But as they turned to tramp through the ragwort and bracken towards the house, intent on cups of tea, the sight of the western sky gave them sudden start. The solid range of snow-white cloud-mountains had climbed the heavens half-way to the zenith, and was stretching thin white streamers still further afield. And its base in the west had grown dark and threatening, with pallid wisps of cloud scudding up it like flying scouts bearing ill tidings.

"Wind, I'm afraid," said Graeme, "and maybe thunder--"

And as he spoke a zigzag flash ripped open the dark screen, and a crackling peal came rattling over the lead-coloured sea and bellowed past them in long-drawn reverberations.

"Johnnie was right after all, the little monkey."

"I'm sorry now I didn't give him that sixpence," said Miss Penny.

"I don't suppose it would have made much difference--except to Johnnie. However, I hope it will soon blow over. Good thing we've got a shelter, and we can enjoy our tea while the elements settle matters among themselves outside."

The storm broke over them before the kettle boiled. The rain thrashed the house fiercely under the impulse of a wild south-west wind, which grew wilder every minute, and the thunder bellowed about them as though the very heavens were cracking.

"This is a trifle rough on inoffensive pilgrims," said Graeme. "I'm really sorry to have got you into it."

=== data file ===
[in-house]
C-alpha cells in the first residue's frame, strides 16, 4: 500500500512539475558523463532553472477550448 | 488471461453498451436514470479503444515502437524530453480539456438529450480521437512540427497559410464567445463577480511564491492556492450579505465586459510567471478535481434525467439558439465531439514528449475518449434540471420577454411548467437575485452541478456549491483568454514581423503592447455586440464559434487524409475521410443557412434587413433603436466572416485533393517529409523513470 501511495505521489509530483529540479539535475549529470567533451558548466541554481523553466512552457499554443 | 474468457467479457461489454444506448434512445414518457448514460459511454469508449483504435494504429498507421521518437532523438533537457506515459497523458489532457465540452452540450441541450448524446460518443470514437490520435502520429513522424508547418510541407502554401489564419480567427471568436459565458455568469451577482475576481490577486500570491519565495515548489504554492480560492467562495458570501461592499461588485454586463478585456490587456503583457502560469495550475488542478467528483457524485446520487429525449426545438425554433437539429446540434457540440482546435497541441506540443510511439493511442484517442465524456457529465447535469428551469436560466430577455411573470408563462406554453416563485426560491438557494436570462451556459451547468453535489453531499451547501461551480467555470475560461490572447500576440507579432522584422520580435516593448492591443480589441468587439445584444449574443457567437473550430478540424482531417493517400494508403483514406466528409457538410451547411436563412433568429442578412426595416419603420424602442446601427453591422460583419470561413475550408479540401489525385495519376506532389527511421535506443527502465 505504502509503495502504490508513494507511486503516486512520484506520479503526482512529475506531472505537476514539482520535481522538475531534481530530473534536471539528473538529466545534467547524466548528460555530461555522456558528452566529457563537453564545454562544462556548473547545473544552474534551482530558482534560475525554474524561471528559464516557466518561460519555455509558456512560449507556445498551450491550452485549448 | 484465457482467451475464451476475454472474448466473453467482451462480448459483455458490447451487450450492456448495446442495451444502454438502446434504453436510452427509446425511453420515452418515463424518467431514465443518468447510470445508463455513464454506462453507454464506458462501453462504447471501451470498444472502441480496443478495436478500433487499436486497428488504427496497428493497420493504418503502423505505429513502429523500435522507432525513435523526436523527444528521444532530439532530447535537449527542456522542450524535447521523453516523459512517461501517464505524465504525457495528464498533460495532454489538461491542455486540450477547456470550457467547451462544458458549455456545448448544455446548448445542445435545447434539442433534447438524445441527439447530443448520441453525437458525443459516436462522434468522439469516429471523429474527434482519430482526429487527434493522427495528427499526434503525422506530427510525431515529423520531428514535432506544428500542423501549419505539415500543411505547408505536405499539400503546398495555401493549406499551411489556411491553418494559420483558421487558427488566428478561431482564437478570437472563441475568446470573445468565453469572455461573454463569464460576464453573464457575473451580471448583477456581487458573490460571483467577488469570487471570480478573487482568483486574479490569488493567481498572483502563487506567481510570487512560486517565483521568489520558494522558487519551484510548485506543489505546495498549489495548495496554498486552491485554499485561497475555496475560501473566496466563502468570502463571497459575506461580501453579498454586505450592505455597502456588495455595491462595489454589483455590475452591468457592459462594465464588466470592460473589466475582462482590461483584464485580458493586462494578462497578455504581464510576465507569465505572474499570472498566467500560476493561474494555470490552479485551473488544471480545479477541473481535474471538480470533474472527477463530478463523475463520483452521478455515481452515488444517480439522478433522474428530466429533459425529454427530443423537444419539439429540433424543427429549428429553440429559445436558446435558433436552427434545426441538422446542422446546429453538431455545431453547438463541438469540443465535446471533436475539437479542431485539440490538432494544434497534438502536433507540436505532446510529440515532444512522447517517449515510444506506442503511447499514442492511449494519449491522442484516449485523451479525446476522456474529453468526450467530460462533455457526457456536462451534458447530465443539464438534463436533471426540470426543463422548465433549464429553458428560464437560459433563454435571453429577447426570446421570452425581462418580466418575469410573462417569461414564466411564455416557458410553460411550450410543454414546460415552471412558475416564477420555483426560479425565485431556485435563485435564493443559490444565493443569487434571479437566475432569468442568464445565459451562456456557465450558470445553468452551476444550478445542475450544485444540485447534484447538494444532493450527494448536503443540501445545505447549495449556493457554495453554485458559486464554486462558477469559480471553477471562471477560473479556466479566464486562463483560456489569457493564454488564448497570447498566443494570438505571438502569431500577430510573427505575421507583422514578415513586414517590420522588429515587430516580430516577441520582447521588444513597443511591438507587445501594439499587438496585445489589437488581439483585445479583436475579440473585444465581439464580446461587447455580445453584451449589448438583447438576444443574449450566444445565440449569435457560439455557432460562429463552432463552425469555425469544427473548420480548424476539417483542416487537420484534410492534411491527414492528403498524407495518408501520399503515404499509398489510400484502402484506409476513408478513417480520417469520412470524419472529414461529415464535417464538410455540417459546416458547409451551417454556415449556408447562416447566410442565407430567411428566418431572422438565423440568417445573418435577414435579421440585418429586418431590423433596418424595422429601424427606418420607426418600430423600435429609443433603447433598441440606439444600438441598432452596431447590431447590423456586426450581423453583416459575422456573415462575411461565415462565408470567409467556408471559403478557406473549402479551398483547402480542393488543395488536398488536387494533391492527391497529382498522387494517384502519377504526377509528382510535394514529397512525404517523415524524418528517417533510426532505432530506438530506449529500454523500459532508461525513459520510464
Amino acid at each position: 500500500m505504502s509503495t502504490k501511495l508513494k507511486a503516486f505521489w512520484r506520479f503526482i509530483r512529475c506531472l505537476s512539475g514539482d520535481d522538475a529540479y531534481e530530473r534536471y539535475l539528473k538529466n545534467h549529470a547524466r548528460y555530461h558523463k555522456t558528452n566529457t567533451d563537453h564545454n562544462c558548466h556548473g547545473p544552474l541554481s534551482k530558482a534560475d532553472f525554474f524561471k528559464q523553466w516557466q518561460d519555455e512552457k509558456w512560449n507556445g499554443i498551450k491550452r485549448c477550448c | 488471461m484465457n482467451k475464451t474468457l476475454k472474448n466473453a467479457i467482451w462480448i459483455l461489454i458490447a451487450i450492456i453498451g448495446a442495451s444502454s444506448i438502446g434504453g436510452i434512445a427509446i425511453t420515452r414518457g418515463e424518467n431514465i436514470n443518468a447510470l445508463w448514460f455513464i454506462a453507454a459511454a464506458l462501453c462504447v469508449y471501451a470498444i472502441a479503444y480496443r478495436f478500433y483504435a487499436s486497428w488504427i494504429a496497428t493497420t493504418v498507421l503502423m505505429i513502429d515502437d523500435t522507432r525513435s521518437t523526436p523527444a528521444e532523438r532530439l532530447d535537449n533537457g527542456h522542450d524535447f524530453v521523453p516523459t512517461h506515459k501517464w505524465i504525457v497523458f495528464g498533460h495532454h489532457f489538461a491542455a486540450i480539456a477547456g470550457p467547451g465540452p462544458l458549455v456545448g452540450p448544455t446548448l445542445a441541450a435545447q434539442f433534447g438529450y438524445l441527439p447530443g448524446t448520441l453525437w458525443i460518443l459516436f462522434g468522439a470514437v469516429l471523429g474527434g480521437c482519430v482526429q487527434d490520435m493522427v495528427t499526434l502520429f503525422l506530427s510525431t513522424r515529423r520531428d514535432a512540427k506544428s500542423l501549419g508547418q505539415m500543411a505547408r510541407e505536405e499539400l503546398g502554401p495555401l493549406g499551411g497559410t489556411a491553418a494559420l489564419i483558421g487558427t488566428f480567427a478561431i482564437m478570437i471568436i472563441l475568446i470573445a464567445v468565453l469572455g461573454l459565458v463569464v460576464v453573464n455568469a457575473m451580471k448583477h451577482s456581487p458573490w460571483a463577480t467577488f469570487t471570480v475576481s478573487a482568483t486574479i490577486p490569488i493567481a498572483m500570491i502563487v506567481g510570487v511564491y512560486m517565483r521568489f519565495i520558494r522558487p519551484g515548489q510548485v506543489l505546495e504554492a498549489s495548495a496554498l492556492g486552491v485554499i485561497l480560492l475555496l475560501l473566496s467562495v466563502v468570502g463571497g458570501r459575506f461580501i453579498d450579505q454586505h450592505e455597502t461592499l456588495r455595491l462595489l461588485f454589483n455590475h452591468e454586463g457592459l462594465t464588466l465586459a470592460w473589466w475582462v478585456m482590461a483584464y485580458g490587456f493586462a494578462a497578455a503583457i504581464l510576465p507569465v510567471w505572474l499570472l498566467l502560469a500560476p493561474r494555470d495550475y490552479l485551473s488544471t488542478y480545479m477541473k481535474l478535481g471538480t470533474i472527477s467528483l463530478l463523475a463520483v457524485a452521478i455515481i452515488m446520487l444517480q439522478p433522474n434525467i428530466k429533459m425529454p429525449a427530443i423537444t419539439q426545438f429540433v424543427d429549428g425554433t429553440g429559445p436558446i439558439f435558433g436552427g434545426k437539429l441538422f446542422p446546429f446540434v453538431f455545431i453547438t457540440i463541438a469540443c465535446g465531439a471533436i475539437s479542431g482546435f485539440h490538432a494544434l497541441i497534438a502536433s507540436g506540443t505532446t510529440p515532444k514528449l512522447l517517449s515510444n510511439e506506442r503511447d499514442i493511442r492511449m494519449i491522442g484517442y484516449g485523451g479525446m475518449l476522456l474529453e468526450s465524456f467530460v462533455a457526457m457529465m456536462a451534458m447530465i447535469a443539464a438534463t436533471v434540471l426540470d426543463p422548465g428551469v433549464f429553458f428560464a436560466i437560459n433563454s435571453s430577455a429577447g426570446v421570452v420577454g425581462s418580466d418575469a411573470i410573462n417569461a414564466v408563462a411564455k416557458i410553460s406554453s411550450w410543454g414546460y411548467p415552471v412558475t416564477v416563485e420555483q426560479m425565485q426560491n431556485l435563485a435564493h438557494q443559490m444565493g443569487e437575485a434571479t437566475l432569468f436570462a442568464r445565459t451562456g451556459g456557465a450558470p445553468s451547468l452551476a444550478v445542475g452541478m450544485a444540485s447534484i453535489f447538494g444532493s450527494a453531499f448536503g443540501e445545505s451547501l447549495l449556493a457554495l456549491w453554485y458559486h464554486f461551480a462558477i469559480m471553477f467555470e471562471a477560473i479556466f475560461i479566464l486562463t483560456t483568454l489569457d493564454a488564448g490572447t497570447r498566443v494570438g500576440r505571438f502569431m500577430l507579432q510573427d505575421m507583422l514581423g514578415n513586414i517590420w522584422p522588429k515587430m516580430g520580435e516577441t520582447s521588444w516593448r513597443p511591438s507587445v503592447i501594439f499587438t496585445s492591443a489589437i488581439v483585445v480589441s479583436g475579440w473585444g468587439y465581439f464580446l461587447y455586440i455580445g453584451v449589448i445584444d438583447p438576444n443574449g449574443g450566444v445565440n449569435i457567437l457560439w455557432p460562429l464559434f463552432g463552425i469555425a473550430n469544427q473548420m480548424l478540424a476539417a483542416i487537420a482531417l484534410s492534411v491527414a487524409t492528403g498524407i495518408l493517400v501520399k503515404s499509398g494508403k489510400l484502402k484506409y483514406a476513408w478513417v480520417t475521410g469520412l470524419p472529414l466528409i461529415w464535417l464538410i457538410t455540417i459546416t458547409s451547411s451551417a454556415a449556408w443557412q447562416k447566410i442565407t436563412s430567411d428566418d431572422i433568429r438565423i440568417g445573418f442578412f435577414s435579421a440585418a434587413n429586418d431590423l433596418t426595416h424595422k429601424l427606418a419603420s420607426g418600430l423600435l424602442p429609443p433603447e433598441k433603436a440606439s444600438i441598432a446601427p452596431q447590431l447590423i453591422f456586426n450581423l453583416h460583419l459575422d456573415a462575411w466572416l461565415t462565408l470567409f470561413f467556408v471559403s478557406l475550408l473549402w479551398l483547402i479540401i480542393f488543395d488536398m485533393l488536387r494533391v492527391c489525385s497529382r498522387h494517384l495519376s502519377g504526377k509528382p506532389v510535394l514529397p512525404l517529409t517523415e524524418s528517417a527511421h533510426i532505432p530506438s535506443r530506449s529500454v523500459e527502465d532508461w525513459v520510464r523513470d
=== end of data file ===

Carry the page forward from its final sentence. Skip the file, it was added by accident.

"You didn't do it on purpose, did you, Mr. Graeme?" asked Miss Penny, with pointed emphasis.

"I did not. I devoutly wish you were both safe home in the Rue Lucas."

"All in good time. Meanwhile, we might be worse off, and this tea is going to be excellent. Margaret, my child, do you know that tea under these conditions is infinitely preferable to tea in Melgrave Square, under any conditions whatsoever?"

"It is certainly a change," said Margaret.

"And a very decided improvement. It's what some of my young friends would call 'just awfully jolly decent,'" said Miss Penny.

"We're not out of the wood--that is to say, the island--yet,"

suggested Graeme.

"Or we shouldn't be here enjoying ourselves like this. Brecqhou is sheer delight."

"On a fine day," said Margaret quietly.

"Or in a thunderstorm," asserted Miss Penny militantly. But Margaret would not fight lest it should seem like casting reflections on their present estate.

The thunder rolled over the wide waters with a majesty of utterance novel to their unaccustomed city ears, the rain drew a storm-gray veil over everything past the well, the wind waxed into hysterical fury, tore at the roof and gables, and went shrieking on over Sark. And above the rush of wind and rain, in the short pauses between the thunder-peals, the hoarse roar of the waves along the black bastions of Brecqhou grew louder and louder in their ears.